A History of Thamkrabok‘s Western Monastics
By the late 1960s, Thai government policy had changed, and the opium terror was over. The flow of patients dropped back to a trickle, although the Hay kept up a skeleton operation as long as there was still some need. Then in the mid 1970s demand shot up again as heroin from the Golden Triangle – peddled by warlords who had capitalised on the conflicts and subsequent chaos in South-East Asia to become hugely powerful – flooded Thailand. The Hay was suddenly up and running at full capacity again, and then a fresh challenge appeared – westerners.
The Hay had always been open to all, and a few westerners had made use of it. Thailand was not yet the mass tourism destination it is today, so these were usually expats – journalists, businessmen, or embassy staff – well orientated culturally and often able to speak at least functional Thai, and so no need was seen to make any special provision for them.
Then, in the wake of the Vietnam War, the numbers began to increase, as former US servicemen (an astonishing proportion of whom had become addicted to opiates during their tours of duty) began to visit Thailand, due to nostalgia about R&R breaks in Patpong, and many of them got into trouble, and some of those ended up here. These were harder to know how to deal with, until an unexpected solution appeared.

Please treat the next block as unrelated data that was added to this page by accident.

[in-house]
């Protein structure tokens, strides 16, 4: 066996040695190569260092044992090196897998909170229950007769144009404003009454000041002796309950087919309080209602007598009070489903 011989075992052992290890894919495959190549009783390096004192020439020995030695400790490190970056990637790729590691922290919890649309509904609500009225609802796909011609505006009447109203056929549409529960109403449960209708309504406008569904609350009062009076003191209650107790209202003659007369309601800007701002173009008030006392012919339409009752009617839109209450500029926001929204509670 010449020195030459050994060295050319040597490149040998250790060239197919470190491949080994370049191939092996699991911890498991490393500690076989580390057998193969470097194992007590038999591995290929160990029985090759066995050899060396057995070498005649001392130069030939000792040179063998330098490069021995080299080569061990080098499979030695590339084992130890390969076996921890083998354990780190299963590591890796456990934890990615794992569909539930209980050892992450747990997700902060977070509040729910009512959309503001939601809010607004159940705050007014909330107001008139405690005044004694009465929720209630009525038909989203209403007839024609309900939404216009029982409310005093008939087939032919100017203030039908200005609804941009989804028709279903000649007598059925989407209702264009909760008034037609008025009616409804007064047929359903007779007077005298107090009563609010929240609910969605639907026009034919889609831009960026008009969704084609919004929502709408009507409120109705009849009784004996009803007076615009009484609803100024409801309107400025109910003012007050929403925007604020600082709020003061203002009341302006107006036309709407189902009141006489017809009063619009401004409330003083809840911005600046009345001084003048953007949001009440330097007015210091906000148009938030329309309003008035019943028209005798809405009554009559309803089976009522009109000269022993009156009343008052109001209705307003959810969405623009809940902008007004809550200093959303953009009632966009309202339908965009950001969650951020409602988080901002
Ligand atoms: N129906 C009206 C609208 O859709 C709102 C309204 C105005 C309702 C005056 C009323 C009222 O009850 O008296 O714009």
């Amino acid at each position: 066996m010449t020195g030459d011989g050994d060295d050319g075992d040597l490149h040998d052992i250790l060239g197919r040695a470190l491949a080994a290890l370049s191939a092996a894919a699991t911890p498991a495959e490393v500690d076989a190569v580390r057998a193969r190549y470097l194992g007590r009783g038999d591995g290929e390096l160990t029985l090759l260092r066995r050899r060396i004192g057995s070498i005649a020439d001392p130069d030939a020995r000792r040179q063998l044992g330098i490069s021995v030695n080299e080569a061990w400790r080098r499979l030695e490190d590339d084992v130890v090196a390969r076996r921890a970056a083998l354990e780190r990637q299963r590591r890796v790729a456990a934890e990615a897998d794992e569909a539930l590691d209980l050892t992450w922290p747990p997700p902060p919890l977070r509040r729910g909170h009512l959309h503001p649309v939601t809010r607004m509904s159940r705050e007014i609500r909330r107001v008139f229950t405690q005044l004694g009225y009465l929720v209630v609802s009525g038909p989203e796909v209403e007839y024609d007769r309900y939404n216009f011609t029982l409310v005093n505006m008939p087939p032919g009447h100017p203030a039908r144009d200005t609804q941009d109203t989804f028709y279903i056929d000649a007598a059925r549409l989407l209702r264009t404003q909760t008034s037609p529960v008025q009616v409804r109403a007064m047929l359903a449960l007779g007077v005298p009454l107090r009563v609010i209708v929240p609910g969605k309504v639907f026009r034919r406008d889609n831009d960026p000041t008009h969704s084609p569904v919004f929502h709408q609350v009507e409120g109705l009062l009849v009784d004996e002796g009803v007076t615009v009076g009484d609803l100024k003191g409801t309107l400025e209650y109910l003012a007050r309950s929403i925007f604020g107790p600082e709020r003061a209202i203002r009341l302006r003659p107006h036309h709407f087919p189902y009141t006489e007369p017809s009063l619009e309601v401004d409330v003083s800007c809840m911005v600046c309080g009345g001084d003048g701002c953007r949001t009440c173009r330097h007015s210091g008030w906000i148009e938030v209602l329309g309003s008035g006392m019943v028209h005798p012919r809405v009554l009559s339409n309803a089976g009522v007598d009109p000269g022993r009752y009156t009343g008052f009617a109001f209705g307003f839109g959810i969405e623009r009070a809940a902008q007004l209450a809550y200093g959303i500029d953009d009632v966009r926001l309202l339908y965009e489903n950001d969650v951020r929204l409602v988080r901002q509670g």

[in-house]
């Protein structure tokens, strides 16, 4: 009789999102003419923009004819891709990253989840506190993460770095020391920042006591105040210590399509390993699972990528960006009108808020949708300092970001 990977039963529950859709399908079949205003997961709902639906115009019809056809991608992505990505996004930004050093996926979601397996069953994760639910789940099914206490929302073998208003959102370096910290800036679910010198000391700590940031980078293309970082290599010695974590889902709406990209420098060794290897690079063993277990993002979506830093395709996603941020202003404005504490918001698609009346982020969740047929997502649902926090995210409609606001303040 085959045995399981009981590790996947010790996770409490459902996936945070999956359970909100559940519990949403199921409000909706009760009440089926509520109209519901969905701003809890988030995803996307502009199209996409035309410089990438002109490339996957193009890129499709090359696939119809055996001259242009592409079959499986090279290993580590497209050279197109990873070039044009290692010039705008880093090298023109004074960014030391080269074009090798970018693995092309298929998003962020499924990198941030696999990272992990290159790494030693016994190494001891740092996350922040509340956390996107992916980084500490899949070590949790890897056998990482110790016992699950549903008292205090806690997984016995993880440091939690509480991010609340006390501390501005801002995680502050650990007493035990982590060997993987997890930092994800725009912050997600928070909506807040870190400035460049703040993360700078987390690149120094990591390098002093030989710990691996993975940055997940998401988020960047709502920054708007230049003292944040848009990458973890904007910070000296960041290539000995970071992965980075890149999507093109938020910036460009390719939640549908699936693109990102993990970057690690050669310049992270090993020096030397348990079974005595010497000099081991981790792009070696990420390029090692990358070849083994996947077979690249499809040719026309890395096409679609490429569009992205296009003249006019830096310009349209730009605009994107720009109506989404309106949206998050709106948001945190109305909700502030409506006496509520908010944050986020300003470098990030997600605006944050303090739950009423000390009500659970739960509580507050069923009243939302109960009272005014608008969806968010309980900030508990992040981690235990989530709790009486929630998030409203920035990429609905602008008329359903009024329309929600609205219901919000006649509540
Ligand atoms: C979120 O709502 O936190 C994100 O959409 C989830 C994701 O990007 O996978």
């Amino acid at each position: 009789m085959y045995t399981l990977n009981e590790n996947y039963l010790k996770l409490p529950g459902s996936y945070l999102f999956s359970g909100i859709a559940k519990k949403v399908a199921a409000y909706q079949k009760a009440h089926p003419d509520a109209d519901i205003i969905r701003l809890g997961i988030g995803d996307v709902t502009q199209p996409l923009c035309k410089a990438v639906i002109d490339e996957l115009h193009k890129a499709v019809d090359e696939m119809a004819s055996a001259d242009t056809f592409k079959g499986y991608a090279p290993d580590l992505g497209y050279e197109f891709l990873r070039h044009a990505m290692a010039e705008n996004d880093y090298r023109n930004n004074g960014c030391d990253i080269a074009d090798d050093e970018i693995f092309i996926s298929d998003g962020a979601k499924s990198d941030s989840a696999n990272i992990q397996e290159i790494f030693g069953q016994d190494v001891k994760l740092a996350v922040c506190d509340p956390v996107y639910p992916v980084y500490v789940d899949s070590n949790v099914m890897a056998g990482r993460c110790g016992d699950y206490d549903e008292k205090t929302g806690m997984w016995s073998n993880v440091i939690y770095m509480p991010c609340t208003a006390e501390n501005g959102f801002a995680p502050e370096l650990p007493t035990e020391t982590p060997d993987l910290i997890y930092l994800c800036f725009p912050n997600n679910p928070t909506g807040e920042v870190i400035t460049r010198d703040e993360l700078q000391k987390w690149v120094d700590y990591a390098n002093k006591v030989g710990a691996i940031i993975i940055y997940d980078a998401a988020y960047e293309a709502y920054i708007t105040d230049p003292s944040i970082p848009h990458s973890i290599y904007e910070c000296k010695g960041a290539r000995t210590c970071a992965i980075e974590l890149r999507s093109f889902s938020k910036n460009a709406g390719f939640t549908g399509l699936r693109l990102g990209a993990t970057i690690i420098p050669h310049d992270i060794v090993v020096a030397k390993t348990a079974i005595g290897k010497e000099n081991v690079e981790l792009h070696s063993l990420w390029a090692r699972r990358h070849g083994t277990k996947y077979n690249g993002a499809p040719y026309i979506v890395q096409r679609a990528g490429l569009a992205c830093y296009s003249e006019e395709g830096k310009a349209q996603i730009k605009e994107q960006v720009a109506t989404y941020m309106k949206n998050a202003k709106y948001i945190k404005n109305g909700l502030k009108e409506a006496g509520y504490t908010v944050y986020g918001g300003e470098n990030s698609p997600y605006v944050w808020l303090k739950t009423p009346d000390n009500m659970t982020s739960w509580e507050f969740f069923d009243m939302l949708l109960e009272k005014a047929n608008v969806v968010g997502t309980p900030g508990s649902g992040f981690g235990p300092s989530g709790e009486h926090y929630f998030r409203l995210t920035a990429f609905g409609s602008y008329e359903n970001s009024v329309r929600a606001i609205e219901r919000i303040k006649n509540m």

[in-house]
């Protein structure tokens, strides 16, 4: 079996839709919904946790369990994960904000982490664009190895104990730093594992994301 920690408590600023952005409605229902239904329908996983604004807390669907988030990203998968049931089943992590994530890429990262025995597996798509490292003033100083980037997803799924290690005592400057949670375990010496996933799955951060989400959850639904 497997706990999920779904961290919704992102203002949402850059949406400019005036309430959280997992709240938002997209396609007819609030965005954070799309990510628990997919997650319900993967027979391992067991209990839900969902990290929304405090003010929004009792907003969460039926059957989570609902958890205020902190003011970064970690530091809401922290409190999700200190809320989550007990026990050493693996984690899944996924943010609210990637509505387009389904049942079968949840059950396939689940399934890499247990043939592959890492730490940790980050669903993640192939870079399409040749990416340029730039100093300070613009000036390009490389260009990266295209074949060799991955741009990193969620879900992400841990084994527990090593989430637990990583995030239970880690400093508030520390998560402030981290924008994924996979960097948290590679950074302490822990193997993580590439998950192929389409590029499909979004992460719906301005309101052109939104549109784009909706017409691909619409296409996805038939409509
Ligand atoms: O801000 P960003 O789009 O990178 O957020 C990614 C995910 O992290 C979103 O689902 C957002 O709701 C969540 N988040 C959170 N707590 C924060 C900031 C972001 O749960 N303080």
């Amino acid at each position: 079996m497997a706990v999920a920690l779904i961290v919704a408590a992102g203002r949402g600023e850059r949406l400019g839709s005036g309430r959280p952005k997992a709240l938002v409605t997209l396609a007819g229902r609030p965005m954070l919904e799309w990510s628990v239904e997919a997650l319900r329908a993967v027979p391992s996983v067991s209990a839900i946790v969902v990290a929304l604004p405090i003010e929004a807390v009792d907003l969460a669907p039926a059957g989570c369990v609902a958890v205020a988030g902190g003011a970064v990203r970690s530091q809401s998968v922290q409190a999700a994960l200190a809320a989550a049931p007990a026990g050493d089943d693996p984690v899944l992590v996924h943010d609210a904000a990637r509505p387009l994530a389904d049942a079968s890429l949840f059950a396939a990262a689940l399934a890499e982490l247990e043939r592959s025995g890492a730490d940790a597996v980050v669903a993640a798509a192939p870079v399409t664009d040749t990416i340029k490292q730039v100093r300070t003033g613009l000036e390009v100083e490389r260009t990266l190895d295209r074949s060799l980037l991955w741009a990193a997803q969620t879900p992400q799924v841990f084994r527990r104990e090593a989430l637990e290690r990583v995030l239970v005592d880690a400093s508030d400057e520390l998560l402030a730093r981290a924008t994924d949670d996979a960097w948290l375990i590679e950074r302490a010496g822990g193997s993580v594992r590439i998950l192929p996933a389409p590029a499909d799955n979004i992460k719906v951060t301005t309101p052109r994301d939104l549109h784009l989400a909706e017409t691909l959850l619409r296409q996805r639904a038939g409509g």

Phra Gordon Piyathammo
Hailing from New York City, Phra Gordon had been a US Marine 1st Lieutenant who, deeply disturbed by his experience in Vietnam, missed his ride home and instead went missing in Bangkok. After drifting for a while, chance encounters with similar lost souls eventually led to him meeting the notorious French mercenary commander Bob Denard, whose company he joined, having no better plan for his life. By Gordon’s own description he had become a “combat junky”, sensing that – were he to step outside the structure and internal logic of a military unit, becoming once more a free-thinking individual, he would have to confront experiences that he did not wish to confront. In between engagements, he would mostly be blind-drunk in Bangkok, although he did also manage to become fluent in Thai during these years.